Up Where We Belong: Life Atop San Francisco’s Steepest Hills

Up Where We Belong: Life Atop San Francisco’s Steepest HillsBradford Street above Tompkins Avenue in Bernal Heights. (Photos: Kerry Lee/Hoodline)
Kerry Lee
Published on February 26, 2017

San Francisco's hills are one of the city's defining characteristics; there are enough to go around that even a barista or schoolteacher can afford a breathtaking view. Dwelling on a hill may not be expensive, but it does come with a cost — parking, driving, and just getting around in general can be challenging.

Three of the city's five steepest hills are in Bernal Heights, according to Data Pointed:

  1. Bradford Street above Tompkins Avenue – 41% grade
  2. Broderick Street between Broadway and Vallejo Street – 38%
  3. Romolo Place between Vallejo Street and Fresno Street – 38%
  4. Prentiss Street between Chapman Street and Powhattan Avenue – 37%
  5. Nevada Street above Chapman Street – 35%
Prentiss Street between Chapman Street and Powhattan Avenue.

    Lindsey Kahrau, a lifelong Bernal Heights resident, said she couldn't imagine living anywhere else. “I love it," she said. "I like that I’m close enough to a main street like Mission where I can easily catch a bus to get downtown for work."

    Although collisions aren't as common as some might think, drivers can become disoriented on steep terrain, said Kahrau. “Buses have accidentally come up my street and then have to figure out how to turn around and get out of there." Since many hilly streets are too narrow for two cars to pass, "one car always has to pull over," she said.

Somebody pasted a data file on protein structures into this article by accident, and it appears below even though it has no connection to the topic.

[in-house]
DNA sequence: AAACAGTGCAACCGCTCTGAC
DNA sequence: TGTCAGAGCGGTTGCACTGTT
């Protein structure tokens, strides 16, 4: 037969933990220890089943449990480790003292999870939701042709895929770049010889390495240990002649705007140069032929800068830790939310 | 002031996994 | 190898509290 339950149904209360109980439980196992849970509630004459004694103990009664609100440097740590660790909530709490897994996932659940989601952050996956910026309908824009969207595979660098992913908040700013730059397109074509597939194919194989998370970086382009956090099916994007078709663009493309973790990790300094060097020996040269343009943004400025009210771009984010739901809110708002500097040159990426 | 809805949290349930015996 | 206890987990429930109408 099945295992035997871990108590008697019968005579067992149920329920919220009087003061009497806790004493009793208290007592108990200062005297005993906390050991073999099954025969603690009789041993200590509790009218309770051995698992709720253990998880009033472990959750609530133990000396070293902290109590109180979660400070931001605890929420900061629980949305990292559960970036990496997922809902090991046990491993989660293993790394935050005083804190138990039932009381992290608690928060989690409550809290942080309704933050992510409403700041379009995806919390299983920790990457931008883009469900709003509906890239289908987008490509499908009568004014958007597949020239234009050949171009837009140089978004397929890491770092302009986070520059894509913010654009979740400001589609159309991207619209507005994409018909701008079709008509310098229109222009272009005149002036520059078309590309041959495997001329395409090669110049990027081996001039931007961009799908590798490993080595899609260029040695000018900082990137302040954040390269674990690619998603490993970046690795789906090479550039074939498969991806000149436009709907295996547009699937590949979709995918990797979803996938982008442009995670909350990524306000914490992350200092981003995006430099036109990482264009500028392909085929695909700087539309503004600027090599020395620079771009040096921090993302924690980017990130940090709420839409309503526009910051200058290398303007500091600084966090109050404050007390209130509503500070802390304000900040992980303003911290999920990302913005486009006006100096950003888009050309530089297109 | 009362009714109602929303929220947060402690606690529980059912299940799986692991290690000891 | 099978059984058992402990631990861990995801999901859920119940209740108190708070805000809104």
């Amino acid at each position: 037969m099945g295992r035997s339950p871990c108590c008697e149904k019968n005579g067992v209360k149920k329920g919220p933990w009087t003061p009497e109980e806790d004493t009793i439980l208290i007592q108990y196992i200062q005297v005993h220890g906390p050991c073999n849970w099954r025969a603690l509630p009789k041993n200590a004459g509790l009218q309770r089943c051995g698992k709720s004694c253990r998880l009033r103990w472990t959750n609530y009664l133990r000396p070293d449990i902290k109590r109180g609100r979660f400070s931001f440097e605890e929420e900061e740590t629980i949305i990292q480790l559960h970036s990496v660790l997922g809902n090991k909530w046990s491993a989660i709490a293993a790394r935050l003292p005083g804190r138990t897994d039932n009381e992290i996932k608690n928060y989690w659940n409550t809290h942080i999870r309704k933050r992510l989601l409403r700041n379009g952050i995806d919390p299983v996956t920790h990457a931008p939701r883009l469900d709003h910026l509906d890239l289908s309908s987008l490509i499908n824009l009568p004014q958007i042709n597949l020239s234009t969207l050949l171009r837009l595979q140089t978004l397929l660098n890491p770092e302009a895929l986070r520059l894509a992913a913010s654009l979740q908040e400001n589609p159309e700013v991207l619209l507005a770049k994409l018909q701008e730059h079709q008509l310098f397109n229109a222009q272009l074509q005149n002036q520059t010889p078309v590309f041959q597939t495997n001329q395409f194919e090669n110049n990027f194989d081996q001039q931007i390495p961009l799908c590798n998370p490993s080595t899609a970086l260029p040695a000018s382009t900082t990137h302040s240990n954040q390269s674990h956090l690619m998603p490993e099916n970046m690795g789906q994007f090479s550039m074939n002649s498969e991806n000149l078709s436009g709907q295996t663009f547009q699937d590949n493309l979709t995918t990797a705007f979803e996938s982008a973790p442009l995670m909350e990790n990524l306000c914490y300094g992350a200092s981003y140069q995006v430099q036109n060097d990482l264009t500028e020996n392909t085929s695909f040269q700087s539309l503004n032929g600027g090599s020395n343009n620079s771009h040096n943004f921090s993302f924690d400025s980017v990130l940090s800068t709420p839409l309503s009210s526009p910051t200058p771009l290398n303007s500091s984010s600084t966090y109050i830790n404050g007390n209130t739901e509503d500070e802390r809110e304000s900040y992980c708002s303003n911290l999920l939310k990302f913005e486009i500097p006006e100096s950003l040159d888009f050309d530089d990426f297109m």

Eric Hasserjian of Telegraph Hill said some drivers just don't know how to navigate hills. “People don’t realize when you are stopped on a hill, you always roll back a bit if you don’t get on the gas soon enough," he noted.  "I have definitely seen people roll right into the car behind them.”

    Prentiss Street at Powhattan Avenue.

    Scott Hamilton, a Nob Hill resident, said he wonders if the people pushing strollers up and down his hilly street have brakes. "The mail carrier has to be careful not to let go of his cart," he observed. "They always seem to wedge it against the building when they have to let go of it.”

    When parking on a hill, it's not just a good idea to curb one's wheels — it's the law. Drivers who park on a hill with a "perceptible" grade (3 percent or more) without doing so face a $62 fine.

    Kahrau said parking is a problem in her neighborhood and prefers to take public transportation. "Cars often need to circle the block several times to find a space," she said, "especially if it's later at night when everyone is home."

    It isn’t all bad living atop a big hill in San Francisco. “I like the views. I have a gorgeous view of Twin Peaks and Sutro Tower. I can always count on getting a little workout when walking back up the hill after work,” Kahrau said.

    As for Hasserjian, he said this is what San Francisco is all about. “It might not be the easiest time walking around, but it’s the views of the bay and the city that makes living on a steep hill worth it."